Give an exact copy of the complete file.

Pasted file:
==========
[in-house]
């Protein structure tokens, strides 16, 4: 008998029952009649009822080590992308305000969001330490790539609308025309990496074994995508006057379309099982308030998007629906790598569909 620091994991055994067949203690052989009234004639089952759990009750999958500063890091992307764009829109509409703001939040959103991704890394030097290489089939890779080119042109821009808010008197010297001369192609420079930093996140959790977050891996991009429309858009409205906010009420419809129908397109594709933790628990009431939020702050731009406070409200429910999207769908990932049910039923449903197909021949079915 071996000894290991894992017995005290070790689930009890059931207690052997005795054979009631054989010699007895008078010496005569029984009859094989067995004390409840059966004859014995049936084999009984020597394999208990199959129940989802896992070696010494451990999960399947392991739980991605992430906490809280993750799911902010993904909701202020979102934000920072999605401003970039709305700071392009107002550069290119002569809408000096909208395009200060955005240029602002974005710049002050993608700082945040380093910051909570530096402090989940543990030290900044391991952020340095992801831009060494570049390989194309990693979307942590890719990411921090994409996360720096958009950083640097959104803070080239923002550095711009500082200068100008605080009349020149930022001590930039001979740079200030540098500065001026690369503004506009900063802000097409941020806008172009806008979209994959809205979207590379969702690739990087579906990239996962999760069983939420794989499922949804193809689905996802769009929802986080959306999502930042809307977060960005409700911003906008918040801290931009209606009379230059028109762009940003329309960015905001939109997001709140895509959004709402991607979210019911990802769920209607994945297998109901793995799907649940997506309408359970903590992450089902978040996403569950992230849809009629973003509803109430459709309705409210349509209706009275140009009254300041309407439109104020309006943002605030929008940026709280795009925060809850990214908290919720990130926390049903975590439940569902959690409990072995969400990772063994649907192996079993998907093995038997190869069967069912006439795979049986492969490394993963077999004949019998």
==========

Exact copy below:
[in-house]
């Protein structure tokens, strides 16, 4: 008998029952009649009822080590992308305000969001330490790539609308025309990496074994995508006057379309099982308030998007629906790598569909 620091994991055994067949203690052989009234004639089952759990009750999958500063890091992307764009829109509409703001939040959103991704890394030097290489089939890779080119042109821009808010008197010297001369192609420079930093996140959790977050891996991009429309858009409205906010009420419809129908397109594709933790628990009431939020702050731009406070409200429910999207769908990932049910039923449903197909021949079915 071996000894290991894992017995005290070790689930009890059931207690052997005795054979009631054989010699007895008078010496005569029984009859094989067995004390409840059966004859014995049936084999009984020597394999208990199959129940989802896992070696010494451990999960399947392991739980991605992430906490809280993750799911902010993904909701202020979102934000920072999605401003970039709305700071392009107002550069290119002569809408000096909208395009200060955005240029602002974005710049002050993608700082945040380093910051909570530096402090989940543990030290900044391991952020340095992801831009060494570049390989194309990693979307942590890719990411921090994409996360720096958009950083640097959104803070080239923002550095711009500082200068100008605080009349020149930022001590930039001979740079200030540098500065001026690369503004506009900063802000097409941020806008172009806008979209994959809205979207590379969702690739990087579906990239996962999760069983939420794989499922949804193809689905996802769009929802986080959306999502930042809307977060960005409700911003906008918040801290931009209606009379230059028109762009940003329309960015905001939109997001709140895509959004709402991607979210019911990802769920209607994945297998109901793995799907649940997506309408359970903590992450089902978040996403569950992230849809009629973003509803109430459709309705409210349509209706009275140009009254300041309407439109104020309006943002605030929008940026709280795009925060809850990214908290919720990130926390049903975590439940569902959690409990072995969400990772063994649907192996079993998907093995038997190869069967069912006439795979049986492969490394993963077999004949019998």